3/3/2020 7:49:00 AM Reader considers wasting away like great-aunt
DEAR HARRIETTE: I had a great-aunt who took her own life when she reached retirement age. She was a domestic worker for her whole life, and when she couldn't work anymore, she lived with my grandmother and felt like a burden.
One day, she sat on a sofa and told the family that she wasn't going to eat anymore; she never ate another morsel of food. She died some months later. Her rationale was that she didn't want to be a burden on the family.
I feel like I am in the same boat. I have not worked for several years. I have exhausted my savings; I lost my home and have no prospects of earning income. My family has offered to take me in, but I would hate to be a burden on them. Do you think I should just stop eating like my great-aunt? It seems like a slow death, but at least I would not be stealing food off my family's table. -- Way to Go
DEAR WAY TO GO: Your great-aunt's demise is tragic, even if it represents her taking control of her life. I pray that you will not make that choice. Instead, if you truly have no assets, you can look to the government for support. While this may be an arduous, unpleasant process, you may be able to find government housing for seniors that will take you in during this tender period in your life.
Don't give up. Do your research to find help so that your family does not have to carry your weight and so that you can stay alive and vital. For more details, go to eldercaredirectory.org/state-resources.htm.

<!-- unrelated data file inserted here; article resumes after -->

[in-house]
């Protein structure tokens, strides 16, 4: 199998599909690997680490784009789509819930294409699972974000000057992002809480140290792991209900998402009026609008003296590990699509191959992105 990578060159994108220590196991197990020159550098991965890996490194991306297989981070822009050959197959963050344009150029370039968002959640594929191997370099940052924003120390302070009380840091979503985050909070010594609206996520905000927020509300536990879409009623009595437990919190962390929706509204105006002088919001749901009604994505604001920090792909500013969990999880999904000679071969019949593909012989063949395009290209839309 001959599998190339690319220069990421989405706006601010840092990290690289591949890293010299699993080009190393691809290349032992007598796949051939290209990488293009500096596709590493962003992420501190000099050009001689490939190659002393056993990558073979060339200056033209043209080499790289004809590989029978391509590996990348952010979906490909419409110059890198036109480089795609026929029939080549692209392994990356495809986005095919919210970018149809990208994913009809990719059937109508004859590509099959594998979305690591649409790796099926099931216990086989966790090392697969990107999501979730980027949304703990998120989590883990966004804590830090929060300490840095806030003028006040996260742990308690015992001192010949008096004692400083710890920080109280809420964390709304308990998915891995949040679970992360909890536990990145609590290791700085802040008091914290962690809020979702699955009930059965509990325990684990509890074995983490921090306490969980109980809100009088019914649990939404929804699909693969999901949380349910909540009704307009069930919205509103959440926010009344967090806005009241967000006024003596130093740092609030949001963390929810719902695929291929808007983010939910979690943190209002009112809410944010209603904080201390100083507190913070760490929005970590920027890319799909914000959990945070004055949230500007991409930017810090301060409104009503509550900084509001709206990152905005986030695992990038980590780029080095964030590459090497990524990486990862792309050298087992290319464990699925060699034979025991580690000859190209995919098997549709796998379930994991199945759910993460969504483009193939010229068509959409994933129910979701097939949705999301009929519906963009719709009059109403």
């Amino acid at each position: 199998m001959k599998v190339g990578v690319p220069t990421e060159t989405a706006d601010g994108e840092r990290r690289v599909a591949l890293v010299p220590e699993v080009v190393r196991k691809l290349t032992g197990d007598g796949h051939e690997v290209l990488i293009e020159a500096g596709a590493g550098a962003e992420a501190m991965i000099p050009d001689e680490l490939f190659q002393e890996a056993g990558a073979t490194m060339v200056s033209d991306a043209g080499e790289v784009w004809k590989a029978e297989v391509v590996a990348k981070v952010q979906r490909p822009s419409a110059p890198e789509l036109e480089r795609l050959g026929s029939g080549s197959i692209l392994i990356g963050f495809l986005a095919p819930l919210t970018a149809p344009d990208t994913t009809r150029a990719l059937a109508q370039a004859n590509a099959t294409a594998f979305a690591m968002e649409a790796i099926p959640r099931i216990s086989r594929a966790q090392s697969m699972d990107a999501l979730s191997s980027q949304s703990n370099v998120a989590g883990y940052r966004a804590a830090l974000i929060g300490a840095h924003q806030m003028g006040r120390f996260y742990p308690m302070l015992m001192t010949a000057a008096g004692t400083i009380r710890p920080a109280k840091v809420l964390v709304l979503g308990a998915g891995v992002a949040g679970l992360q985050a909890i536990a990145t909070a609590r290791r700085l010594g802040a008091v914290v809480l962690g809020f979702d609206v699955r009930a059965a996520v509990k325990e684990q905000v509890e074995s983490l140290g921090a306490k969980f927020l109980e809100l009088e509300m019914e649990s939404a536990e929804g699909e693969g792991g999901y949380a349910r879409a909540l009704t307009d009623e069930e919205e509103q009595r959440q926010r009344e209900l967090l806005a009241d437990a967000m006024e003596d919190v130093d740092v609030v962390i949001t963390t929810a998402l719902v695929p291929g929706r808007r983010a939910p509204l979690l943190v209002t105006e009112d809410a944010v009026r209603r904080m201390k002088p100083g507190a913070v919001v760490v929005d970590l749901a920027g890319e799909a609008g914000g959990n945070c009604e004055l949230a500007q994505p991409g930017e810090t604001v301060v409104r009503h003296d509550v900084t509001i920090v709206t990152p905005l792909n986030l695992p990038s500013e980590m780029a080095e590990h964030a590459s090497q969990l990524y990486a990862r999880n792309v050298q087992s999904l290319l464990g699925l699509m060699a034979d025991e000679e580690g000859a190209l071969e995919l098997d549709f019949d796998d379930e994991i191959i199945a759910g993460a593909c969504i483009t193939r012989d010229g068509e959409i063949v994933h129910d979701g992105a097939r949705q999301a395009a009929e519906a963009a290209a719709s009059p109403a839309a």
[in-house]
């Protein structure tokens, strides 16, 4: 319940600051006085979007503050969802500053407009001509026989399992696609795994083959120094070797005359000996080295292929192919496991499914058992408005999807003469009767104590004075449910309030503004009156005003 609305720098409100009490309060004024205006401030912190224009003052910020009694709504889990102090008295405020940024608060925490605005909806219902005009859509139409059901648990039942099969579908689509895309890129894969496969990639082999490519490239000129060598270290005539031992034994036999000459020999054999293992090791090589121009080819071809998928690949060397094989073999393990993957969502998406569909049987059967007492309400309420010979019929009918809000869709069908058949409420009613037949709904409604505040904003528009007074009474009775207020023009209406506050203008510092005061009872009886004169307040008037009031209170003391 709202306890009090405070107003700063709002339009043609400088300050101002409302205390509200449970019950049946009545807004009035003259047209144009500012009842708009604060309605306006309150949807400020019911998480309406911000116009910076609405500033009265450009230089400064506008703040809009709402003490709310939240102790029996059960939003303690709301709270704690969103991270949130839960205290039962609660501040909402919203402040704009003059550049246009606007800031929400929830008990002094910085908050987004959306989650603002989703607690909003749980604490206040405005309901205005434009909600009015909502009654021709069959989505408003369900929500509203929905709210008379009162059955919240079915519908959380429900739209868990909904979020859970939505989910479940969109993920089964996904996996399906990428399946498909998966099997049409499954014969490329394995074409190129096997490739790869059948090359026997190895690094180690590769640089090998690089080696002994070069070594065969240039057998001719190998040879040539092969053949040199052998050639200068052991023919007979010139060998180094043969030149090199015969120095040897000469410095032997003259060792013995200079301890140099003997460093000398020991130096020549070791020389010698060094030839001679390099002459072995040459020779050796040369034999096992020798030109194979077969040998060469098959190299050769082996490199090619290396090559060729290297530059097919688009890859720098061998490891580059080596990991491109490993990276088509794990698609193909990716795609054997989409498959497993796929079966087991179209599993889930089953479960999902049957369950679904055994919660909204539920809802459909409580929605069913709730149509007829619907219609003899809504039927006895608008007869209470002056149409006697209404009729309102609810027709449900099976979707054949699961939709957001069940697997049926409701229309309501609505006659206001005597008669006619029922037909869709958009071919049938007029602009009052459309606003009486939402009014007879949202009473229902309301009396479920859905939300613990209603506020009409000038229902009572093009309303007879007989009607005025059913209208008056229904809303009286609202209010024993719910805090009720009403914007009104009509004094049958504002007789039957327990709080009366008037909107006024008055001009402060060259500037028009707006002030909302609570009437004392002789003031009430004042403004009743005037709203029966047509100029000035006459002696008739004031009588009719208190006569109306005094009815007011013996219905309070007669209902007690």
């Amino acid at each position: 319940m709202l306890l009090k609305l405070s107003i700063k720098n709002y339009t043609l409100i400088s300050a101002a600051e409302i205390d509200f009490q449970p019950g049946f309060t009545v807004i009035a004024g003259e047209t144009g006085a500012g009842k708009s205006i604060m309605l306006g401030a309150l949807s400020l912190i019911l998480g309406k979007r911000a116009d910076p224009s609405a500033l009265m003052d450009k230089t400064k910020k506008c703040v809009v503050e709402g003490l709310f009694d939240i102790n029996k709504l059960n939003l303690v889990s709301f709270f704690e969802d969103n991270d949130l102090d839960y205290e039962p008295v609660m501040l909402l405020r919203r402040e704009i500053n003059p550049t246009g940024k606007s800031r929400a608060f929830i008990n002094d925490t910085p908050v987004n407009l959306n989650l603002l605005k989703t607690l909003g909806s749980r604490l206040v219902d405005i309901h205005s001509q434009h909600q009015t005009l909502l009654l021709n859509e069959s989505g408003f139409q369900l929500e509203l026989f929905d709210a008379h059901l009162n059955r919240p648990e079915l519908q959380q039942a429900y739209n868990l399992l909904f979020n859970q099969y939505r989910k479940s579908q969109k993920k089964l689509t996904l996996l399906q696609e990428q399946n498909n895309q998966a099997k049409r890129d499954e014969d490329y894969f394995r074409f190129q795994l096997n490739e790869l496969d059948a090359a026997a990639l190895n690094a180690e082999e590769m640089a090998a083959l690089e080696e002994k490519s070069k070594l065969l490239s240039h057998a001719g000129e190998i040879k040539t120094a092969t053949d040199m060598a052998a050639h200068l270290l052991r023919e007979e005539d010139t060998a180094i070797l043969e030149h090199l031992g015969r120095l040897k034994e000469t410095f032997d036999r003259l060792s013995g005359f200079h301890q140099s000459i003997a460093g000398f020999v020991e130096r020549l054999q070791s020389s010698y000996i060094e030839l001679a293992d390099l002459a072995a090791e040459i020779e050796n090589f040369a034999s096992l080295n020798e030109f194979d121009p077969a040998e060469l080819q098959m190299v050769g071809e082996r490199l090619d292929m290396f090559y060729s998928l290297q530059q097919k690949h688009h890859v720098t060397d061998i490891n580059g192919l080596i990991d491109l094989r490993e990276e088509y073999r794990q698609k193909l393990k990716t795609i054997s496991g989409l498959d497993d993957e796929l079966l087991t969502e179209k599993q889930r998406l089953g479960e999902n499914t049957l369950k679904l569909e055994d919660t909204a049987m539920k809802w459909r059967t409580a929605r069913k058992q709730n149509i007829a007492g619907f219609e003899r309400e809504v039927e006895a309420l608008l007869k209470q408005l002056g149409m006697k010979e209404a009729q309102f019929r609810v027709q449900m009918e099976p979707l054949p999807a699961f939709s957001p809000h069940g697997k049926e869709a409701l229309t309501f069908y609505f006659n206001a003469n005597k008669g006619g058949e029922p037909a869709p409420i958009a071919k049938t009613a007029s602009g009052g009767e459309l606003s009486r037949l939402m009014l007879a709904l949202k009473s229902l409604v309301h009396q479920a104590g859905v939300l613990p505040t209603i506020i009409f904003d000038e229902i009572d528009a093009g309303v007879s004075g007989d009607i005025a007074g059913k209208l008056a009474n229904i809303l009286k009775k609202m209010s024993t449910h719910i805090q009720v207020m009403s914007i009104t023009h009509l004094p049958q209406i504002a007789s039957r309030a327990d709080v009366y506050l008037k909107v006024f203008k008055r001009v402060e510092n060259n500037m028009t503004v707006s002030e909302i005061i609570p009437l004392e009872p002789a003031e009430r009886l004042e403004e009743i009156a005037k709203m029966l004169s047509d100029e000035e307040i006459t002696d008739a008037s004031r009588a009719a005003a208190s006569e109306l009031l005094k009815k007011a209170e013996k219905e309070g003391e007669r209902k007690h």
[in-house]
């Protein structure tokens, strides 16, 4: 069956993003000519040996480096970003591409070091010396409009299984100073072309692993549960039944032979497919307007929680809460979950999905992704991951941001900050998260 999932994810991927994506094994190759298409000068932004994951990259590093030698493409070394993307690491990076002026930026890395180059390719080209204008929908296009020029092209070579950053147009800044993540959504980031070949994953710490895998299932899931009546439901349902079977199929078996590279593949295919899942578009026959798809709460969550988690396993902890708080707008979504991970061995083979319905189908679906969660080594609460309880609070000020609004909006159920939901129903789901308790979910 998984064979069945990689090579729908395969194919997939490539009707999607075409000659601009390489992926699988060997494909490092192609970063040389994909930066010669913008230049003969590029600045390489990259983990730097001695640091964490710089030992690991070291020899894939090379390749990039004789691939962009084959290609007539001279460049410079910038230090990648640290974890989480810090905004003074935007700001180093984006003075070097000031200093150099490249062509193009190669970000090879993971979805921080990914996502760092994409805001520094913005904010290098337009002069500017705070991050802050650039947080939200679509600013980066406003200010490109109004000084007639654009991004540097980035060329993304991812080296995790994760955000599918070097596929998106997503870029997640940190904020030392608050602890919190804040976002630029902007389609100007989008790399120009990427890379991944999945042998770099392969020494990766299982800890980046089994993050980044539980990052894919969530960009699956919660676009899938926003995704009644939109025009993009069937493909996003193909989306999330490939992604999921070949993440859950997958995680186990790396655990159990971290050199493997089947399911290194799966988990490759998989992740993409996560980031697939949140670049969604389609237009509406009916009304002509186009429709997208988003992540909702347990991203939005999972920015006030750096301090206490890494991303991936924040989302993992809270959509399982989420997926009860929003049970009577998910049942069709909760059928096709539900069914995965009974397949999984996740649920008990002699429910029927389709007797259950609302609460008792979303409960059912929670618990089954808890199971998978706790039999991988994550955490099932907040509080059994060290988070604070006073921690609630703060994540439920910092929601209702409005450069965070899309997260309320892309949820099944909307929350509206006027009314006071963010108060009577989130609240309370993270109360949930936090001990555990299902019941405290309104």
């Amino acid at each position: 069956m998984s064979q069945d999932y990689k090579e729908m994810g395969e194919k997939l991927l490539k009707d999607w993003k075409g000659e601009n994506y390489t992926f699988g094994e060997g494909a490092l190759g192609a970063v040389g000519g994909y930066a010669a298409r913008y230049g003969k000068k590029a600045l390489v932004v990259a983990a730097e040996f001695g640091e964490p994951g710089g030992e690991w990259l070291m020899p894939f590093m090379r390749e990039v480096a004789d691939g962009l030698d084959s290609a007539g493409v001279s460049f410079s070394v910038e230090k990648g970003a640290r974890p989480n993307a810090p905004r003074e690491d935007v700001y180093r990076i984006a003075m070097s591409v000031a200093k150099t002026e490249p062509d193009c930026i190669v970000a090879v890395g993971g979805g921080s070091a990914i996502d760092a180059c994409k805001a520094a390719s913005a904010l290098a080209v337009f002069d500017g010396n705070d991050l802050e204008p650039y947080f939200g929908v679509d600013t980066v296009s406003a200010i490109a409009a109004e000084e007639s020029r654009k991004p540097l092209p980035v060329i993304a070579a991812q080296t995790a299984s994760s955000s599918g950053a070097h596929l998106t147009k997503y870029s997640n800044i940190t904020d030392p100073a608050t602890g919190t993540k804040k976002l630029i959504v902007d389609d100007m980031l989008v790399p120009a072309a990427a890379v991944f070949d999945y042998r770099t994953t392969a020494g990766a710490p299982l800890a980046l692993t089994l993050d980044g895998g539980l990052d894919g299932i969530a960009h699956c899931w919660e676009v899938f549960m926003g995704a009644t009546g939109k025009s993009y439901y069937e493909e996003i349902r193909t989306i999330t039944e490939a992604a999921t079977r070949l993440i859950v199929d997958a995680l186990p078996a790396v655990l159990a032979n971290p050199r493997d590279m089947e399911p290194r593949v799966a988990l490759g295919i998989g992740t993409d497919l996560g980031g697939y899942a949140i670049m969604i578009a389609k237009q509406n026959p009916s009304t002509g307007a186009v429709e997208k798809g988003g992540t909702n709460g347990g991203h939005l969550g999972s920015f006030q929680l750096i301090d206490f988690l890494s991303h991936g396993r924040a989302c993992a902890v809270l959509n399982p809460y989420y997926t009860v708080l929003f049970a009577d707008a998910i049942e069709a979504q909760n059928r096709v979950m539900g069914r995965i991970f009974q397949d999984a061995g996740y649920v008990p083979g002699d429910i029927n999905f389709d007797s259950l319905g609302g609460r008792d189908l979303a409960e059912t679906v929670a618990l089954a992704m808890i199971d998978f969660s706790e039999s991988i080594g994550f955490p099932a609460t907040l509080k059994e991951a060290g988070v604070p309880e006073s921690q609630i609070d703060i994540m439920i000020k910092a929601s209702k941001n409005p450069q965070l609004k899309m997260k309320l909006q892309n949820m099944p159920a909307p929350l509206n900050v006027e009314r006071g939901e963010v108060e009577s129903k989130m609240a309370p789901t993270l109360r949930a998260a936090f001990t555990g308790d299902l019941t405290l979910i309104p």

DEAR HARRIETTE: My college student daughter came home with a ring in her nose. I am dumbfounded. I don't mean to be a prude, but why would she do such a thing? She says she wants to work in the financial sector, meaning Wall Street or someplace like that. While other business areas may be more flexible, my understanding of the financial world is that it is still very conservative. I can't imagine that a nose ring will be positive for her on job interviews.
I don't want to be the mom who is always telling my child what to do, but I can't imagine what was in her head. How can I get her to wake up and pay closer attention to the career choice she has made for herself? I don't want her to fail before she gets started. -- Nose Ring Vs. Career
DEAR NOSE RING VS. CAREER: It is still your role to guide your daughter. Organize a face-to-face meeting with her where you agree to have a candid conversation. Ask your daughter why she got a nose ring. Bite your tongue, and let her explain. Ask her what she thinks the repercussions might be in her field of interest. Listen for her response.
Tell her what you know about the financial services world. Point out that as codes of conduct and style of dress are softening in many business arenas, to your knowledge, they are still pretty conservative in finance. Ask her if she has thought about whether the way she presents herself could affect the way that she is received in her field of interest.
Suggest that she reconsider the nose ring. Worst case scenario, suggest that she hide it or remove it for job interviews.
(Harriette Cole is a lifestylist and founder of DREAMLEAPERS, an initiative to help people access and activate their dreams. You can send questions to firstname.lastname@example.org or c/o Andrews McMeel Syndication, 1130 Walnut St., Kansas City, MO 64106.)